Cameras could be allowed in Scottish courts
Some court cases could be shown live on television under proposals put forward by Scotland's judges.
Their report has recommended sentencing statements by judges and sheriffs could be shown.
The review group, chaired by Lady Dorrian, also backed the idea of live tweeting by reporters in court.
But they said broadcasting or recording of cases involving children, sexual offences and vulnerable witnesses should not be allowed.
Lord President Lord Gill, Scotland's most senior judge, ordered the review because technology had changed dramatically in the 20 years since broadcasters were first allowed to televise some proceedings.
Three or four applications are submitted each year to film in court, but permission has rarely been given.
Lord Gill said: "I am grateful to Lady Dorrian and her group for having carried out this exercise so thoroughly.
"These well-considered recommendations have the support of the judges. I accept all of the recommendations.
"They are entirely appropriate in the contemporary world. My office will now prepare guidance on the implementation of Lady Dorrian's report."
The recommendations of the report include:
- Filming of civil and criminal appeals, and legal debates in civil first instance proceedings, such as judicial review or procedure roll hearings, should be allowed for live transmission
- The court should allow criminal trials to be filmed for documentary purposes in certain circumstances
- No live transmission or filming for subsequent news broadcast should be allowed for criminal first instance business or for civil proceedings involving witnesses
- Filming of criminal trials for live transmission should not be allowed
- Journalists who register in advance with the Scottish Court Service should be permitted the use of live text-based communications such as Twitter from court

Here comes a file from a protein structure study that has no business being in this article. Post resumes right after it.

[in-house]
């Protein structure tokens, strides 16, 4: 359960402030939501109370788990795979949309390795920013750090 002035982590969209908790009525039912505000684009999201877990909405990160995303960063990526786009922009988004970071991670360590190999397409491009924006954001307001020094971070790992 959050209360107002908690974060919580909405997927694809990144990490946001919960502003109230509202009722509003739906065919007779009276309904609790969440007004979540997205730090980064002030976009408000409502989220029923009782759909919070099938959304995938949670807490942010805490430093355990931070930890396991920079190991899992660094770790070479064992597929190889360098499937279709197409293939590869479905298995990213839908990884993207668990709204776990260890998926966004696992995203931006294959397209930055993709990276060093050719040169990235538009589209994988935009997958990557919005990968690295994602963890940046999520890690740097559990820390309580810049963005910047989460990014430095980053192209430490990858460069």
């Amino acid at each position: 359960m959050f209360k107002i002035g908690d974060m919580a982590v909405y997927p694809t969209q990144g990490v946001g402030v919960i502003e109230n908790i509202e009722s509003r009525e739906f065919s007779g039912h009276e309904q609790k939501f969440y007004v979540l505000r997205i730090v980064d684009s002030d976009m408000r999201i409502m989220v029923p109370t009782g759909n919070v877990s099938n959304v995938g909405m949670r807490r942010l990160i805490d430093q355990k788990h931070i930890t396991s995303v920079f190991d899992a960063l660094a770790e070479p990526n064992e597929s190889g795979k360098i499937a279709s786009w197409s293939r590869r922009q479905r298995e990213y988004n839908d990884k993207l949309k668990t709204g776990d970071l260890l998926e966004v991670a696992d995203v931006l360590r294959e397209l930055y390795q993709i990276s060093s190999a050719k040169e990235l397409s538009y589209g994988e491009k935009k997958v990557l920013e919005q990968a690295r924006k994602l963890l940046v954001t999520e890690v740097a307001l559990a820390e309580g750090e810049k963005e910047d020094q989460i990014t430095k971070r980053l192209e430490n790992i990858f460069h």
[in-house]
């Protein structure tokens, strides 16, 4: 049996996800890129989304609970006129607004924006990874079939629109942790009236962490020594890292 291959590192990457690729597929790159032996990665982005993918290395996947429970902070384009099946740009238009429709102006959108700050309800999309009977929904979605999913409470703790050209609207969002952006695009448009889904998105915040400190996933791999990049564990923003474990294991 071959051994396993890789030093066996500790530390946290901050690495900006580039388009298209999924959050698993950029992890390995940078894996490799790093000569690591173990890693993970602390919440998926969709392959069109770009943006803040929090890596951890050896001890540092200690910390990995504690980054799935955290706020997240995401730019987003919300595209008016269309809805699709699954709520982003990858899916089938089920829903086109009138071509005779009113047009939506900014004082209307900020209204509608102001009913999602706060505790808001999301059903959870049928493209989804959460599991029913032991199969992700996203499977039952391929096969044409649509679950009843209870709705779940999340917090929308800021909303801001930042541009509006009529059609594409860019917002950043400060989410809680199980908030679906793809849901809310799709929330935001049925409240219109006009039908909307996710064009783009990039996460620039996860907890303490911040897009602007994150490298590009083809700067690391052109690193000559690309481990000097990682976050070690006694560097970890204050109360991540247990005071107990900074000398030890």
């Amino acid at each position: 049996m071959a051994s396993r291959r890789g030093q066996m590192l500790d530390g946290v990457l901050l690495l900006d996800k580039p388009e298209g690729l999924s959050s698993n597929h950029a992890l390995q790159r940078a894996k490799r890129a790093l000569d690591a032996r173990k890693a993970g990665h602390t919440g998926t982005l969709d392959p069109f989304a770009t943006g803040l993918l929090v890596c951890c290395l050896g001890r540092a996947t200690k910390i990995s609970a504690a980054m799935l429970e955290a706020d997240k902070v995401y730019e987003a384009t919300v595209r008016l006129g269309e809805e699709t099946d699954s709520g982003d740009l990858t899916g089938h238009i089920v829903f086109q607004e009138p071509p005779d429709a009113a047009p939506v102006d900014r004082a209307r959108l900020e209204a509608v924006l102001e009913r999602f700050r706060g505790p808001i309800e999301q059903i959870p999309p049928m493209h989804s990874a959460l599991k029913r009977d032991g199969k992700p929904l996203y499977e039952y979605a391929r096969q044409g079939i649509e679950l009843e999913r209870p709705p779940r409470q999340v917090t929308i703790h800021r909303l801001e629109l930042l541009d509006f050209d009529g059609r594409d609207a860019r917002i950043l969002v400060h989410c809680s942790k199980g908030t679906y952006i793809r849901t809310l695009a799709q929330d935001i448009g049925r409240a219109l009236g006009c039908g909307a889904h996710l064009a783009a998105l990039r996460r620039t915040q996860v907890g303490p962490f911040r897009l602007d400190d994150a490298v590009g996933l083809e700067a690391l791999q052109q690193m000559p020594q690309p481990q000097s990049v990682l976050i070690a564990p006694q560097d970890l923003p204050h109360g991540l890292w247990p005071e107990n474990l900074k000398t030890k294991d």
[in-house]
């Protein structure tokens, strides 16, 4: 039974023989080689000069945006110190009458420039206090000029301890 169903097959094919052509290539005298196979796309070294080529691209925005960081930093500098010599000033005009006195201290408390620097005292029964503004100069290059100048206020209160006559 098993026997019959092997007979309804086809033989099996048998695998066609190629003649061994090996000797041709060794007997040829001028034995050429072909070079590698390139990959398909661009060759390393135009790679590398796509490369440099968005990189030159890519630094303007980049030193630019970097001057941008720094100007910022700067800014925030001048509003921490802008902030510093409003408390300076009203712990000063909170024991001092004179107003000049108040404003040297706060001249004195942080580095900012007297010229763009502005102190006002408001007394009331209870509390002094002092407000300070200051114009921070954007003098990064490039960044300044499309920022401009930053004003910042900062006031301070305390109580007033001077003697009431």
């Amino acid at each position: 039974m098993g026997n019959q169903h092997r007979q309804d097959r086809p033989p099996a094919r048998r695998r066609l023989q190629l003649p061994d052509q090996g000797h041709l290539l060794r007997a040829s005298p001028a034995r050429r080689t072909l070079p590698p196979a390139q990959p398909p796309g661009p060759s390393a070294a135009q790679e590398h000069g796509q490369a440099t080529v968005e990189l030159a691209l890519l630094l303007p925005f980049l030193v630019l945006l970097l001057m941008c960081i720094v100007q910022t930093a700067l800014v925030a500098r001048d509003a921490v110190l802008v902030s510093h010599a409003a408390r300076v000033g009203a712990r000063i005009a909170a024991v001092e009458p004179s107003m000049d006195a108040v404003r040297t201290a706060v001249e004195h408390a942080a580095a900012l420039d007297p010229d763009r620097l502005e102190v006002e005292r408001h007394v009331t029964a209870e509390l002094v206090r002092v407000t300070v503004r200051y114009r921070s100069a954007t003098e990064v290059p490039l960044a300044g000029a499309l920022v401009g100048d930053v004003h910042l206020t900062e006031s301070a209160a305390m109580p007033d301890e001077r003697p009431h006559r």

A total of 17 individuals and organisations responded to a consultation process during the preparation of the report.
'Accessible justice system'
The report has been welcomed by the Faculty of Advocates.
Its dean, James Wolffe QC, said: "In keeping with his vision of an open and accessible justice system - a vision which I share - the Lord President has made an important announcement about televising the courts.
"While there must be safeguards to protect the interests of justice, public understanding of the work of the courts - which is fundamental to our democracy - will be enhanced by these proposals, and I welcome them."
The Law Society of Scotland has also backed the proposals.
Fiona Robb, secretary to the Law Society of Scotland's Civil Justice Committee, said: "Used responsibly, cameras in court and the use of features like live tweeting will help to demystify the law, allowing the public to gain insight into the process and improve access to justice.
"While we have previously expressed concerns about significantly increasing the jurisdiction limit of the Court of Session and the huge impact that it is likely to have on Scotland's sheriff courts, we do believe that there will be significant improvements to the running of our courts as a result of these reforms."